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Much has been written recently about the new OpenVPX standard known as VITA 65. This article provides an introduction to the structure of the specification. In order to define a system, it’s important to understand how to properly navigate through and decipher the different sections of the specification and its lexicon. Part two, a follow-on article scheduled for the November issue, will discuss how VITA 65 enables a user to build OpenVPX systems by combining slot and backplane profiles that support the establishment of an end system topology.

The OpenVPX standard has been brought to fruition through an intense effort driven first outside, then subsequently within the OpenVPX VITA Working Group. In a few months, a short list of companies and a team of dedicated industry veterans have brought us a 400+ page document that provides concepts and methods to describe system topologies using a new breed of serial fabric technologies and high-speed backplanes.

As discussed in recent articles, OpenVPX is based on prior VITA standards that initially addressed VPX, including VITA 46.0 and VITA 46.1. These standards formed a good base to allow the design and implementation of new high-speed, high-power systems, but they fell short when it came to fostering interoperability among offerings from different manufacturers of VPX boards and backplanes. So off on a quest went these VPX Knights—a new standard they sought, to alleviate these plights. Contending with MultiGig-2 wafer-based connectors good for data rates up to 10 Gbit/s and new backplane materials, including FR-408 and Nelco 4000-13SI, OpenVPX is taking us to new data transfer rates where we have not gone before (Figure 1).

Figure 1
VPX wafer-based connectors fitting into backplane sockets.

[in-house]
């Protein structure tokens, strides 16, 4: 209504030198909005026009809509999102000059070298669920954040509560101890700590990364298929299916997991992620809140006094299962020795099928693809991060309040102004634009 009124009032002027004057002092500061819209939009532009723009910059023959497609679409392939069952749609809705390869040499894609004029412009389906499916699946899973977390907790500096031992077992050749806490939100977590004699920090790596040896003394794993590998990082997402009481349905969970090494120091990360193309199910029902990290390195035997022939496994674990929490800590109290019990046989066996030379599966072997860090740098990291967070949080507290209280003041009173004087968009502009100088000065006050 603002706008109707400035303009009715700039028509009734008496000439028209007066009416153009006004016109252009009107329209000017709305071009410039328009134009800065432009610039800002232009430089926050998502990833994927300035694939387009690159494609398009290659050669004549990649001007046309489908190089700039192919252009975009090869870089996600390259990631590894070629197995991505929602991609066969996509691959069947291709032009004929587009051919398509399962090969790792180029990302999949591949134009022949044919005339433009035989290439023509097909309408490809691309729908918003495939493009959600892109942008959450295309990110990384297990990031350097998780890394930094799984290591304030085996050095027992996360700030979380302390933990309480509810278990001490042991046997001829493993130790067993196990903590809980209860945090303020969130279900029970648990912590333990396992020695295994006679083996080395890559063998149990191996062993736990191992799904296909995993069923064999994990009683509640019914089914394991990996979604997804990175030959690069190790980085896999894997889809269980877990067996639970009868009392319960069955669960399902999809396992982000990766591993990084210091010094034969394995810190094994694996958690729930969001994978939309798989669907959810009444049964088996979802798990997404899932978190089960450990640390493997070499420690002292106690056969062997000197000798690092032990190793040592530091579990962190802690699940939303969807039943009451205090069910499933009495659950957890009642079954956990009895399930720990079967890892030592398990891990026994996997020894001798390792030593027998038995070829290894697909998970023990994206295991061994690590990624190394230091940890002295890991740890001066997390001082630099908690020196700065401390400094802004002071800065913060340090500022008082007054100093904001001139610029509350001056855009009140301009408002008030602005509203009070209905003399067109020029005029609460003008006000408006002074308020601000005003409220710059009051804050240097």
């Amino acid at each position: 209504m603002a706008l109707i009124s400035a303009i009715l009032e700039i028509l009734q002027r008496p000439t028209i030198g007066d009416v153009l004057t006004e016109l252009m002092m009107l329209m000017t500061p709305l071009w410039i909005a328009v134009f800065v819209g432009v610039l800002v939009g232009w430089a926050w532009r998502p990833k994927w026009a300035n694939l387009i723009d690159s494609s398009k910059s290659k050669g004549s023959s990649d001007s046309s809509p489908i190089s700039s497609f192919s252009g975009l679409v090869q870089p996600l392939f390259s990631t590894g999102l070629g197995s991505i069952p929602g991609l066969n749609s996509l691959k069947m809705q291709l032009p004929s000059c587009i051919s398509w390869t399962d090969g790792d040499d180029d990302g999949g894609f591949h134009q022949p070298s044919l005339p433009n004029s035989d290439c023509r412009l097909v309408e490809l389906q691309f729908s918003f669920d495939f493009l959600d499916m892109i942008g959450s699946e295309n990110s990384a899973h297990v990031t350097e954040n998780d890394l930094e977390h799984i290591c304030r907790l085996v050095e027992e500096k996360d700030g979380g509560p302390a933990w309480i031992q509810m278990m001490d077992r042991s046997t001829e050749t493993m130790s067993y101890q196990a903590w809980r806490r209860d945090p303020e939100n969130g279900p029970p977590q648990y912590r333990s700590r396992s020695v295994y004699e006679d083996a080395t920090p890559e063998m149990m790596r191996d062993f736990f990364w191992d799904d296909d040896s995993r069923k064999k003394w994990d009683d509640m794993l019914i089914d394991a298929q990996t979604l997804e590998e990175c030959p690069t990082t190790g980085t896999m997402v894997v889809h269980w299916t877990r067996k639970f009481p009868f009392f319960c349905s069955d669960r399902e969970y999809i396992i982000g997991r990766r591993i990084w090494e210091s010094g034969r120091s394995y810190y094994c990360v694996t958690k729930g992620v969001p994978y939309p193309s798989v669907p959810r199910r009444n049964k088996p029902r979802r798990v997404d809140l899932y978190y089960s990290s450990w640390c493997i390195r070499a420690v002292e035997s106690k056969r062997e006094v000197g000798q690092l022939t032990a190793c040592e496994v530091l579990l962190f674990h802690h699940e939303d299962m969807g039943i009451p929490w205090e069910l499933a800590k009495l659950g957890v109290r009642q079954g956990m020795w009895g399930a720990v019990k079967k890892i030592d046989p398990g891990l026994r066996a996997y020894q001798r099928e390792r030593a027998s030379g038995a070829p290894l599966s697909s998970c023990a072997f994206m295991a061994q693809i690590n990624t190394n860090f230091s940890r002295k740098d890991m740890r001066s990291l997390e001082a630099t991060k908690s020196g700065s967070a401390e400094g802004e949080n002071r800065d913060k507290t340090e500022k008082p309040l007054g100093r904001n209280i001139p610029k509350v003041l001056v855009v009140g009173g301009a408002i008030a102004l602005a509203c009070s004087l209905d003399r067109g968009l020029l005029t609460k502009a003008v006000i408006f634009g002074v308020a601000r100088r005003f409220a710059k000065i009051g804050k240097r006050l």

SerDes-based physical interfaces supporting baud rates of 3.125, 5.0 and 6.25 Gbit/s are now common within the OpenVPX Module and Backplane lexicon. OpenVPX has generated a well structured specification volume, which at first glance would send Don Quixote back to the windmill. Introducing a new set of terms for describing lane-based point-to-point interconnects, the document quickly grew large driven by the unique topology required of each backplane described, and using equation-based formulas that specify Slot, Module and Backplane profiles.

OpenVPX - the Standard

The standard was created to allow for definition of system topologies and to promote interoperability. The specification is divided into 16 sections. Section One covers structure and defines terminology. Key Words are defined. The concepts of Profile Names are introduced and are summarized in Figure 2.

Figure 2
Planes in the VPX architecture are defined as Expansion, Data, Control, Management and Utility.

Slot (SLT) in Types: Payload (PAY), Peripheral (PER), Switch (SWH) and Storage (STO).

Module (MOD): Same Attributes as Slot but specific to the module (board) and defines the protocol associated with the ports.

Backplane (BKP) in Types: CEN, DIS, HYB, BRG, where:

  • Central (Star)
  • Distributed (Mesh)

  • Hybrid (VME & VPX)
  • BRG (Bridge, e.g., parallel VME to VPX)

Naming conventions for profiles are described to allow a user to create a name to define specific Module, Slot and Backplane profiles. Figure 3 is an example of a 3U payload slot profile with one fat pipe data plane, two fat pipe expansion planes and two ultra thin pipe control planes. All the additional attributes are found in the document in Section 14.2.2 of VITA 65. Module profiles and backplane profiles follow a similar naming convention that always includes the section number where the profile is defined in full detail.